Sakurako-san no Ashimoto ni wa Shitai ga Umatte Iru, or Beautiful Bones: Sakurako’s Investigation, or if you want to get technical about it, “A Corpse is Buried Under Sakurako’s Feet”, is a 10-episode 2017 J-drama based on a series of light novels by Shiori Ota and illustrated by Tetsuo.
So can this show stand up to scrutiny? Is it really, really similar to another show from America? Read on and find out!
When Tatewaki Shotaro takes a job at a local museum, he meets up with Kujo Sakurako, world-famous osteologist who works as a consultant for the museum. Sakurako is also horrible with people, she values bones over the living any day, but Shotaro and Sakurako continue to get involved in murder mysteries with the local police, who at first aren’t wild with their involvement, but then start to value their expertise.
Now I’m going to get nit-picky here for a moment because there are some things that stuck out to me about the series. First off, it’s very clear that Shiori Ota got the idea from the books by Kathy Reichs, which then turned into the long-running Bones TV series. The bone expert with no social skills is very much a lift off of Temperance Brennan, I don’t care what anyone says. And, as in Bones, Sakurako’s Investigation doesn’t keep the anti-social scientist around any more than they have to, mostly because it’s really, really hard to keep an actress acting like that for long. So, except for some places where Sakarako is clearly purposely rude to everyone, she becomes emotional pretty early on.
And unfortunately, the major plot thread that runs through the entire series really makes very little sense. There is a mastermind who causes people to murder for him so that he can collect one particular bone out of the skull. Except there’s a problem with this, apparently he’s got to wait until the bodies become skeletons before he can expertly remove the bone, and it takes about 10 years for a body to skeletonize in the ground. The problem is, this has only been going on for a couple of years, far too short for the bodies to rot. It’s a nitpick to be sure, but that’s how it goes.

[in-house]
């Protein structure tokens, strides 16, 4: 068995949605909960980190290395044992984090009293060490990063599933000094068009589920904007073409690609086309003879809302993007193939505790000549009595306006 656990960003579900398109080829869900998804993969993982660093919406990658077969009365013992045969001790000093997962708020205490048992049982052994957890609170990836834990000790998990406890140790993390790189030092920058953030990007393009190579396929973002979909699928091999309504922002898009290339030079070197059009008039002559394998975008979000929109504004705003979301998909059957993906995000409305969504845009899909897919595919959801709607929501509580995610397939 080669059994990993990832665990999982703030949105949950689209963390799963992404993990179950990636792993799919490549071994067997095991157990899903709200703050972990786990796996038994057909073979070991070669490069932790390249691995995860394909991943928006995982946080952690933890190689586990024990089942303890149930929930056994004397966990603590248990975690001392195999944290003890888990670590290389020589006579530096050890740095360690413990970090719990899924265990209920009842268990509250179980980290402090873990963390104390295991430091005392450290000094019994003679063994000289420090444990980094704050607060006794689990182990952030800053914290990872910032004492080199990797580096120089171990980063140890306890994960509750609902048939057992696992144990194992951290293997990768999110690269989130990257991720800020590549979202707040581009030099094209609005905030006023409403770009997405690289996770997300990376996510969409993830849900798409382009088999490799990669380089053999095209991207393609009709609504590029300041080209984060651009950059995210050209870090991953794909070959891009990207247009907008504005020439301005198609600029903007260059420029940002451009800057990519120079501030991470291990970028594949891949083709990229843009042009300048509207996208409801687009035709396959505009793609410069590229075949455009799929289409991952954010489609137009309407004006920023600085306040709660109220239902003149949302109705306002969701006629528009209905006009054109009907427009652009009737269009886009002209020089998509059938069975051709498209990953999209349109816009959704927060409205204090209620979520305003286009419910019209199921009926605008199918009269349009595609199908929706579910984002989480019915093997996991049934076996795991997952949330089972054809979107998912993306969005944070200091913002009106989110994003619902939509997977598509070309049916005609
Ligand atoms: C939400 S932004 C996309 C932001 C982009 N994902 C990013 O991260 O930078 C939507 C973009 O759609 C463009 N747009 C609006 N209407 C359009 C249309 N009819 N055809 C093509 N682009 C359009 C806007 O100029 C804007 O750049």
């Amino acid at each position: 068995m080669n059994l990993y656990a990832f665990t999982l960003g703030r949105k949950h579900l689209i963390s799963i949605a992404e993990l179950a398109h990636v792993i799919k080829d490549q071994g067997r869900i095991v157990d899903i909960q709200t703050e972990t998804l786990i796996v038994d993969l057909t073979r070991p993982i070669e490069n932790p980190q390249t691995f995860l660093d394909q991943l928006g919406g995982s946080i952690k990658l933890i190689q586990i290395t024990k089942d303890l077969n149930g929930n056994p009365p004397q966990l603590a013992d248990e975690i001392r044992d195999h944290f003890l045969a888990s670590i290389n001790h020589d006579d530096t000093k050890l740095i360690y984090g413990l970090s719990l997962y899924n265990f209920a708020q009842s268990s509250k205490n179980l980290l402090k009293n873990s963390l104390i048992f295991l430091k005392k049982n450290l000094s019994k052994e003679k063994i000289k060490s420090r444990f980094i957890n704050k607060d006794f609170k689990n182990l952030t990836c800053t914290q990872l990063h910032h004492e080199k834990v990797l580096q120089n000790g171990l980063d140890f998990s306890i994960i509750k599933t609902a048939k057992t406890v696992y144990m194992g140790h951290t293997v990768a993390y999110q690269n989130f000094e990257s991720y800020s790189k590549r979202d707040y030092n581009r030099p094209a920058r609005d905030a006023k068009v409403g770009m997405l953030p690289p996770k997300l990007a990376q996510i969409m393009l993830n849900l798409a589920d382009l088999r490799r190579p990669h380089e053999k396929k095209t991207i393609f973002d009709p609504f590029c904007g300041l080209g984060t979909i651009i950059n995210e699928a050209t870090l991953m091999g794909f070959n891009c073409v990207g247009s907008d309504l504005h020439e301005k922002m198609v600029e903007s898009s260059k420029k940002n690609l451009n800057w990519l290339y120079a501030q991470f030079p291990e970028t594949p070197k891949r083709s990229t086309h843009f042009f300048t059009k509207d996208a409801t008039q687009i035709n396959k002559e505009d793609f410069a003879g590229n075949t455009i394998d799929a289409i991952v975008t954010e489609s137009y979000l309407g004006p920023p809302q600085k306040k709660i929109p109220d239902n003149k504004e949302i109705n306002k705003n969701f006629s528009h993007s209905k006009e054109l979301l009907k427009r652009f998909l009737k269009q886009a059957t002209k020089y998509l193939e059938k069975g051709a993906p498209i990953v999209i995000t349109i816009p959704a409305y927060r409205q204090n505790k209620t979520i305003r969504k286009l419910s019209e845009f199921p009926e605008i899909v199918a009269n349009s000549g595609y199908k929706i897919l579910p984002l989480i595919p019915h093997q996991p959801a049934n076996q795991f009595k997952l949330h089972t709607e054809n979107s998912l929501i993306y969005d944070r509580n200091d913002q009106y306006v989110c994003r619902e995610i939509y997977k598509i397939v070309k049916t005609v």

Mizuki Alisa plays Sakurako and I thought she was pretty good in the role. She’s had bit parts in a couple of shows I’ve seen like Omukae Death and Higashino Keigo Mysteries. I was more impressed with Fujigaya Taisuke, who played Shotaro, but who seems to have been in mostly high-school dramas. Then there was Washio Machiko, who played Sakurako’s housekeeper, who was really great in the role and she’s had a very long career with shows like Tenchu, Naniwa Shonen Tanteidan, Trick 3 and Detective Conan 3. Finally, I wanted to throw in Shinkawa Yua, who played the museum specialist Shikura Airi, who popped up in ATARU back in the day.
One thing that I really appreciate in a lot of these dramas, compared to U.S. television shows, is that they don’t spend a lot of time putting together characters in relationships. Here, it wouldn’t have worked between Shotaro and Sakurako, after all, the actress for Sakurako is 40 and the actor for Shotaro is 26, but there was no serious attempt to force them together. Even though they played with the idea of putting Shotaro and Airi together, they never followed through with it. It was all about the cases, not about the drama. I appreciate that. Far too often, it just gets in the way of what we’re there to see.
I do recommend this series for anyone who likes the standard detective tropes, which I do. It’s fun, the cases are engaging and they don’t linger on unimportant things for very long. Go give it a shot, you just might like it.